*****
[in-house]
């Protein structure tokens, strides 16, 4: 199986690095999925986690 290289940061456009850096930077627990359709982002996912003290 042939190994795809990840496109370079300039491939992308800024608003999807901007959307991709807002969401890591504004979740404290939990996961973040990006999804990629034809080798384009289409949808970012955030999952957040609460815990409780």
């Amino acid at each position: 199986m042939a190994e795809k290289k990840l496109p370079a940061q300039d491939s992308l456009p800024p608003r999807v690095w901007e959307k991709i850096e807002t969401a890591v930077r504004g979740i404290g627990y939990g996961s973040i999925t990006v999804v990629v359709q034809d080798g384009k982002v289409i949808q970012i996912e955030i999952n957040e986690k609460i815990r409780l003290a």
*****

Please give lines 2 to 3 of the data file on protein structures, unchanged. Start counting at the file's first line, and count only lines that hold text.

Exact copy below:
């Protein structure tokens, strides 16, 4: 199986690095999925986690 290289940061456009850096930077627990359709982002996912003290 042939190994795809990840496109370079300039491939992308800024608003999807901007959307991709807002969401890591504004979740404290939990996961973040990006999804990629034809080798384009289409949808970012955030999952957040609460815990409780």
């Amino acid at each position: 199986m042939a190994e795809k290289k990840l496109p370079a940061q300039d491939s992308l456009p800024p608003r999807v690095w901007e959307k991709i850096e807002t969401a890591v930077r504004g979740i404290g627990y939990g996961s973040i999925t990006v999804v990629v359709q034809d080798g384009k982002v289409i949808q970012i996912e955030i999952n957040e986690k609460i815990r409780l003290a």